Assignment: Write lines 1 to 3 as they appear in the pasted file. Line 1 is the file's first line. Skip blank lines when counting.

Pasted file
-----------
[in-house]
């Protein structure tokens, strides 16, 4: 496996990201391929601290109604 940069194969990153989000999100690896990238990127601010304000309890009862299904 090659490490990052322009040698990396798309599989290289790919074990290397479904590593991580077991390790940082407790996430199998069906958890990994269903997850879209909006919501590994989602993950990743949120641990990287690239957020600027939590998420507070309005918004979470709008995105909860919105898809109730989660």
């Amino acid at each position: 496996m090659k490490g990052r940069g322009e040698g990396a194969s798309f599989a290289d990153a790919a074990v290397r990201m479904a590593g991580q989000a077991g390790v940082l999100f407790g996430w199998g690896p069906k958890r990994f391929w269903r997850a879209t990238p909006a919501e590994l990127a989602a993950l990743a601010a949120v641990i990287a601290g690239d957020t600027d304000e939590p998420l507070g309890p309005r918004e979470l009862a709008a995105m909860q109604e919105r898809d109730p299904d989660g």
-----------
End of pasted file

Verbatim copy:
[in-house]
């Protein structure tokens, strides 16, 4: 496996990201391929601290109604 940069194969990153989000999100690896990238990127601010304000309890009862299904 090659490490990052322009040698990396798309599989290289790919074990290397479904590593991580077991390790940082407790996430199998069906958890990994269903997850879209909006919501590994989602993950990743949120641990990287690239957020600027939590998420507070309005918004979470709008995105909860919105898809109730989660």
């Amino acid at each position: 496996m090659k490490g990052r940069g322009e040698g990396a194969s798309f599989a290289d990153a790919a074990v290397r990201m479904a590593g991580q989000a077991g390790v940082l999100f407790g996430w199998g690896p069906k958890r990994f391929w269903r997850a879209t990238p909006a919501e590994l990127a989602a993950l990743a601010a949120v641990i990287a601290g690239d957020t600027d304000e939590p998420l507070g309890p309005r918004e979470l009862a709008a995105m909860q109604e919105r898809d109730p299904d989660g």